Thursday, September 23, 2021

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Book Review

‘Kitchens of the Great Midwest’


J. Ryan Stradal’s new novel is a unique story of family and food. Easily devoured by food lovers and literature lovers alike, the debut has ingredients inspired by Stradal’s Minnesota upbringing and his grandmother’s Lutheran church cookbook. Real family recipes are mixed among heartfelt, character-driven stories and a bit of cheerful satire directed toward the food-obsessed.

By J. Ryan Stradal Pamela Dorman Books 07/28/15 $25 320 pp

By J. Ryan Stradal
Pamela Dorman
320 pp

Stradal’s impressive first fiction is a type of coming-of-age story about Eva Thorvald, a prodigy who grows to become the most revered chef of her generation. It is told through eight linked chapters, each one from the perspective of a different character and revolving around a different dish.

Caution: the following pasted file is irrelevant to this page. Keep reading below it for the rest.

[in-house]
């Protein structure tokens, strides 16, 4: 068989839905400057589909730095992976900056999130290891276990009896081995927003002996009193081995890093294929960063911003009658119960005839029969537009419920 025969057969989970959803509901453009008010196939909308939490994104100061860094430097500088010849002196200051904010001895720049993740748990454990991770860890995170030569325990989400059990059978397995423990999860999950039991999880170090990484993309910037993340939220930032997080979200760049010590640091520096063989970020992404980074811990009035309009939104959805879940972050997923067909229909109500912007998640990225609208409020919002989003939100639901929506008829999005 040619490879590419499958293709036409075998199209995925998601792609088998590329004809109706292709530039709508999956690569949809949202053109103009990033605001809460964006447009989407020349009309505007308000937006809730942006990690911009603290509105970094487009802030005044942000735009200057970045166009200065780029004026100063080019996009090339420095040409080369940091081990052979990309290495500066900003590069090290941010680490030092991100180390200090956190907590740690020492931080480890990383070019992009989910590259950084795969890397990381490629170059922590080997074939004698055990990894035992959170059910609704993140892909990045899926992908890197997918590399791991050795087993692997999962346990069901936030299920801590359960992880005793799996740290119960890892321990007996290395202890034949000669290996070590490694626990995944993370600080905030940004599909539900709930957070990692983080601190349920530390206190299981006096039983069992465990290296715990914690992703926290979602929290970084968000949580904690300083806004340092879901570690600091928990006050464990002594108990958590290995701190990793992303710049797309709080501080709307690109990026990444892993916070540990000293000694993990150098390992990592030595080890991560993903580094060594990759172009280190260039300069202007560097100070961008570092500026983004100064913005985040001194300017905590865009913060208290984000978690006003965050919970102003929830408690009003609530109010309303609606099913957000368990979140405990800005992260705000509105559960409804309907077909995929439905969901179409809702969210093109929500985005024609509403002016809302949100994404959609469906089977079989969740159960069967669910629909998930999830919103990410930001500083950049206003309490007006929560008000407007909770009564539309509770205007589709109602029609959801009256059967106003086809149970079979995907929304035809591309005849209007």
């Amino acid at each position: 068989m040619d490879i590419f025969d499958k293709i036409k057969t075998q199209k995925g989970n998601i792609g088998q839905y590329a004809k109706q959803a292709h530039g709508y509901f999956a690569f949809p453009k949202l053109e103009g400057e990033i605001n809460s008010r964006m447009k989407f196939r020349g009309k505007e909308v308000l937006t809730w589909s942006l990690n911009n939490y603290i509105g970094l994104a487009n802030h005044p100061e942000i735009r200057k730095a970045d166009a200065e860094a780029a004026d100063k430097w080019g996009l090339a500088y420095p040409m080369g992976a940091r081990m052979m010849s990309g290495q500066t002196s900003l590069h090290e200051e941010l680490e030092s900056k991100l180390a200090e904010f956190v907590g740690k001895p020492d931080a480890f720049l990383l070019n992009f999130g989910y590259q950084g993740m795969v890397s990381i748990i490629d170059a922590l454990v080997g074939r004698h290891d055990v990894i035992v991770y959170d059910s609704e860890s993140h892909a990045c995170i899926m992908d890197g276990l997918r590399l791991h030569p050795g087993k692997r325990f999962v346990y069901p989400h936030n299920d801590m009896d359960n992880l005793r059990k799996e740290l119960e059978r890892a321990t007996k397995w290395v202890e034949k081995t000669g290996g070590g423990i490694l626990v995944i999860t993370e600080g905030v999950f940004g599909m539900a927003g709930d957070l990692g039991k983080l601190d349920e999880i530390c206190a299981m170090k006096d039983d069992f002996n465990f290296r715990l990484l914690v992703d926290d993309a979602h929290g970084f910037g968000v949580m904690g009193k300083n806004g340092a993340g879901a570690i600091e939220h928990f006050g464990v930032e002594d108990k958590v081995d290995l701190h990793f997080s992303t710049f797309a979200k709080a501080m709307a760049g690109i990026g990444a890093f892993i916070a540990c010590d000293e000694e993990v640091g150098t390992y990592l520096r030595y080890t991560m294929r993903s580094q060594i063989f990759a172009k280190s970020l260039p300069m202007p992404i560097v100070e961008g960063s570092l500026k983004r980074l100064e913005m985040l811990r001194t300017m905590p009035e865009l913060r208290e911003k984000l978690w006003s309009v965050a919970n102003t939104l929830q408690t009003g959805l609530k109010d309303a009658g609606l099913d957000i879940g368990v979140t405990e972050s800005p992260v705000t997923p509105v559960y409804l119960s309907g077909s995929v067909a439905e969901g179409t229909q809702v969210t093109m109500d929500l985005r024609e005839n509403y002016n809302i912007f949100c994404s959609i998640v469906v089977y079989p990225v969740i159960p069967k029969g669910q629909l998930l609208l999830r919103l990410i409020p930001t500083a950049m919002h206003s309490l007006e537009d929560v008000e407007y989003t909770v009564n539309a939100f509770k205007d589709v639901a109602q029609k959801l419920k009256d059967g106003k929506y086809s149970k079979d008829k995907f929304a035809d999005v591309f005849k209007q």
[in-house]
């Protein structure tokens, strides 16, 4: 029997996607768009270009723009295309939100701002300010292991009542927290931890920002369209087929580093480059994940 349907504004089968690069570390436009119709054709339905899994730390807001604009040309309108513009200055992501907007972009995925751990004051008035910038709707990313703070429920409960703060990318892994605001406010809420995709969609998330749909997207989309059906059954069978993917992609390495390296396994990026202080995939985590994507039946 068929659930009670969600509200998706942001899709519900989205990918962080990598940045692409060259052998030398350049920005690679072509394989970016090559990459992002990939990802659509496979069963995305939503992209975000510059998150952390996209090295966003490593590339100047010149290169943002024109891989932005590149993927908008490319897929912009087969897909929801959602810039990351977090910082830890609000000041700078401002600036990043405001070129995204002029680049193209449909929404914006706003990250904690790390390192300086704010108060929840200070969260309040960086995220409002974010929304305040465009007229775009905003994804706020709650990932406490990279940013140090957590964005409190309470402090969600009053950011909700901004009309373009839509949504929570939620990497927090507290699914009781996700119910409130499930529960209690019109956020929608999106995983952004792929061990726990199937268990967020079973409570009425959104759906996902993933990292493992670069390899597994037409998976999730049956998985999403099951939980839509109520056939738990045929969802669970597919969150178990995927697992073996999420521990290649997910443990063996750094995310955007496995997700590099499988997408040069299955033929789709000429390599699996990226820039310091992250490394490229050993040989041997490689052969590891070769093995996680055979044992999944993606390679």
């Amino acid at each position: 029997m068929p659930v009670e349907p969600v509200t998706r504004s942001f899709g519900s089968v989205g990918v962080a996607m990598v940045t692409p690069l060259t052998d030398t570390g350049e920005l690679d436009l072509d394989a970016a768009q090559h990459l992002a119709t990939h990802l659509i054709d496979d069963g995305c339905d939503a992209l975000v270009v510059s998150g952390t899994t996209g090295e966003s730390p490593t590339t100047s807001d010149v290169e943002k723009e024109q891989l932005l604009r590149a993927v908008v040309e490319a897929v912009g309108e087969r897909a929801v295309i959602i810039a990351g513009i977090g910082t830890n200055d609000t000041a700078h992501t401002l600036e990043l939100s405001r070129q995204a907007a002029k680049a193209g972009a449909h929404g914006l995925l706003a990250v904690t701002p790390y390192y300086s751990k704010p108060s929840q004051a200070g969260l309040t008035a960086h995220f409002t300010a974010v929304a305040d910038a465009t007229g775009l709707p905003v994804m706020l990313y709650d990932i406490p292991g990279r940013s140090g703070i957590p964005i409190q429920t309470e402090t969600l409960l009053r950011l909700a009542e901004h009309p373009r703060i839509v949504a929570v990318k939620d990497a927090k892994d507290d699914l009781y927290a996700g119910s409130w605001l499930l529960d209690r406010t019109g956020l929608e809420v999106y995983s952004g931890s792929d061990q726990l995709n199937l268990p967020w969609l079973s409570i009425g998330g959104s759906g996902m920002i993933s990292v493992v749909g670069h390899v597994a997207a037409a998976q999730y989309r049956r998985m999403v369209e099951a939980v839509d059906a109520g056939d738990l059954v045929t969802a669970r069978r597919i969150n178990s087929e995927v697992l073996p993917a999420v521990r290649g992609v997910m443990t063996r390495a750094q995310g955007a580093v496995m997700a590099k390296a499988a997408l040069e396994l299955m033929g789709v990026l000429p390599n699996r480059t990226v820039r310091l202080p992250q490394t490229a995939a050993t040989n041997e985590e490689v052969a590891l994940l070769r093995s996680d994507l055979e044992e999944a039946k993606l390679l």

The stories describe Eva’s life as she journeys from a baby grabbing for heirloom tomatoes at a market to a preteen growing hot peppers in her bedroom to a young woman at the helm of a pop-up supper club with a nearly 300-year wait list and a $5,000 price tag. She unfolds as a talented, likeable person, yet someone not without imperfections. Resilient and spirited, she meets the challenges of her childhood and tends to her real family — and her food family — with devotion.

For someone hungry for a wholly original and satisfying read, Stradal’s book is a big-hearted story about the power of family and food and the memories and connections they create. Eva’s last supper club that we read about is an assembly of hand-picked attendees, an emotional nod to the past that’s shaped Eva. Stradal explores the complicated way food can help shape one’s identity and showcases not only Eva’s story but a culinary portrait of the Midwest. CV

Prep Iowa

Fay Jones was born with a love of literature, which was finely shored up throughout her early years by her parents and a beloved children’s librarian who wore the thickest glasses ever manufactured. Ms. Jones once won a coupon for a free ice cream cone after her suggestion for a name for the local Reading Is Fundamental mascot was selected. 

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